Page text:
Tag: history (page 2 of 12)

Moonshine-enabling cow shoes

The Sunday Surfers (a name my group of friends give to ourselves when playing PlayStation) came across an abandoned moonshine still in the game Red Dead Redemption 2 last weekend. That possibly primed my brain to find this random article even more interesting than I did already!

The shoe was described in a Florida newspaper in 1922 which led to many people, including the authorities, knowing a great deal about the moonshiners’ ingenious way of preventing detection. The knowledge of the shoe didn’t immediately stop its use nor did it stop the moonshiners who just continued to think of new ways to evade police and get their product to an increasingly thirsty public.

Source: Moonshiners Wore Special Shoes To Evade the Law During Prohibition

Psycho-Geography 

This is incredible. I want to see it!

Each concrete slab in the Cretto di Burri measures between ten and twenty meters on each side and stands at around 1.6 meters tall. The enormous yet walkable fissures in the concrete mirror the old town’s streets and corridors, reconjuring spatial memories of the destroyed city while marking its status as uninhabitable ruins. In Burri’s imagination, the cracked landscapes of Death Valley that had served as inspiration for his work functioned as a kind of psycho-geography, suggesting the violence and trauma of fascist rule and industrialized warfare that he had experienced as an Italian citizen living through both World Wars. In similar fashion, the cracked white concrete of the Cretto di Burri memorializes and reifies the trauma and grief of the Belice earthquake, with the fissures marking not just the literal roads and streets of the original town but also the violence done to the land, people, and profoundly to the cultural memory of the site.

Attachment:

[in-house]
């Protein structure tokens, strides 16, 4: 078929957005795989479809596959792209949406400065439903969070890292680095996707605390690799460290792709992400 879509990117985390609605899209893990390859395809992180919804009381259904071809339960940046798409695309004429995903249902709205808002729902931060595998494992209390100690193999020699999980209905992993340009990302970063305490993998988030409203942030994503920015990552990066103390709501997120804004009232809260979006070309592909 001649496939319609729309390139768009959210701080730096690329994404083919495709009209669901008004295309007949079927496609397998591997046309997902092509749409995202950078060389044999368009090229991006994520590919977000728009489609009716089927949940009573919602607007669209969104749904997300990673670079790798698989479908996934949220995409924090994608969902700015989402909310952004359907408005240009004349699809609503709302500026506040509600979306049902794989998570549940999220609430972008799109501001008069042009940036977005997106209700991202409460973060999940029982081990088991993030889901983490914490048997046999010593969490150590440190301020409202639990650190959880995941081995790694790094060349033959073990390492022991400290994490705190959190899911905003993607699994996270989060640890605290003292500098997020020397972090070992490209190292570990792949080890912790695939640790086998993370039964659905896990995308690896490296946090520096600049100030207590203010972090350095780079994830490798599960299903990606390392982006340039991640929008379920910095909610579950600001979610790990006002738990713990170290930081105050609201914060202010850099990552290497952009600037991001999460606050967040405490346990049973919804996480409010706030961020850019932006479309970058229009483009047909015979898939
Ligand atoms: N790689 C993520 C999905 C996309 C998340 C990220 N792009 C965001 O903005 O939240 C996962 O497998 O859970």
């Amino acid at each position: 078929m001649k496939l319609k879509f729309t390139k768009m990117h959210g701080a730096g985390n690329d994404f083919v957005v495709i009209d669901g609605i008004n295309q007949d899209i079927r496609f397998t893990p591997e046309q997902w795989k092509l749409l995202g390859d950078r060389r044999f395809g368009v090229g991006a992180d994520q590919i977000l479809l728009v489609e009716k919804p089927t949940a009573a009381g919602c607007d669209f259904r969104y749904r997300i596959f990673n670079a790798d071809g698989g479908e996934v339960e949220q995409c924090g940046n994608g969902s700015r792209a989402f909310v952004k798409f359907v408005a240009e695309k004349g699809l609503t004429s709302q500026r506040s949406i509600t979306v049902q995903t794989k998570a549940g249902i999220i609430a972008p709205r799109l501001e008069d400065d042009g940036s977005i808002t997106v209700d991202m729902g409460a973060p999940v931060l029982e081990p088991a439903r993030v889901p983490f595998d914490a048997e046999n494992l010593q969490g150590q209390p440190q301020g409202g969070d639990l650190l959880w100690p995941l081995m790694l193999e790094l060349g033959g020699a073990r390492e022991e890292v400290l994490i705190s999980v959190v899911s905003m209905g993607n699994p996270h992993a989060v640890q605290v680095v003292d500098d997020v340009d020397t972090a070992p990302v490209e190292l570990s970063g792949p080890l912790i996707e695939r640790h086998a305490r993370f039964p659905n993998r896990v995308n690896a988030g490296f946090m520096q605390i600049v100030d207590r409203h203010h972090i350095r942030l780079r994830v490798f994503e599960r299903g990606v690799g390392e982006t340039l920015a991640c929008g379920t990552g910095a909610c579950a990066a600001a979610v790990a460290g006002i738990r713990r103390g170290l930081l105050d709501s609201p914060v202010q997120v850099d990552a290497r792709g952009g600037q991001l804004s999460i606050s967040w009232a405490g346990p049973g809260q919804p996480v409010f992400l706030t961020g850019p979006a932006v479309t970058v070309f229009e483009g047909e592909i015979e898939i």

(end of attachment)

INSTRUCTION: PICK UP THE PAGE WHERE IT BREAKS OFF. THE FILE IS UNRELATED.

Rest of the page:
The white concrete, as a common urban construction material, suggests the pale corpse of the lost city, while the textures and fissures marking the presence and memory of the old city reveal the futility of erasing and moving forward on a psycho-geographic tabula rasa. Altogether, the Cretto di Burri beautifully responds to a moment of profound cultural grief through its pared-down, yet highly suggestive form and materiality.

Source: The Psycho-Geography of the Cretto di Burri | ArchDaily

Literally shitposting

I saw this mentioned in passing and thought it was unusual enough to share here. There’s a metaphor in there somewhere…

Emperor Heinrich VI

In July 1184 Henry VI, King of Germany (later Holy Roman Emperor), held court at a Hoftag in Erfurt. On the morning of 26 July, the combined weight of the assembled nobles caused the wooden second story floor of the assembly building to collapse and most of them fell through into the latrine cesspit below the ground floor, where about 60 of them drowned in liquid excrement. This event is called Erfurter Latrinensturz (lit. ’Erfurt latrine fall’) in several German sources.

Source: Erfurt latrine disaster | Wikipedia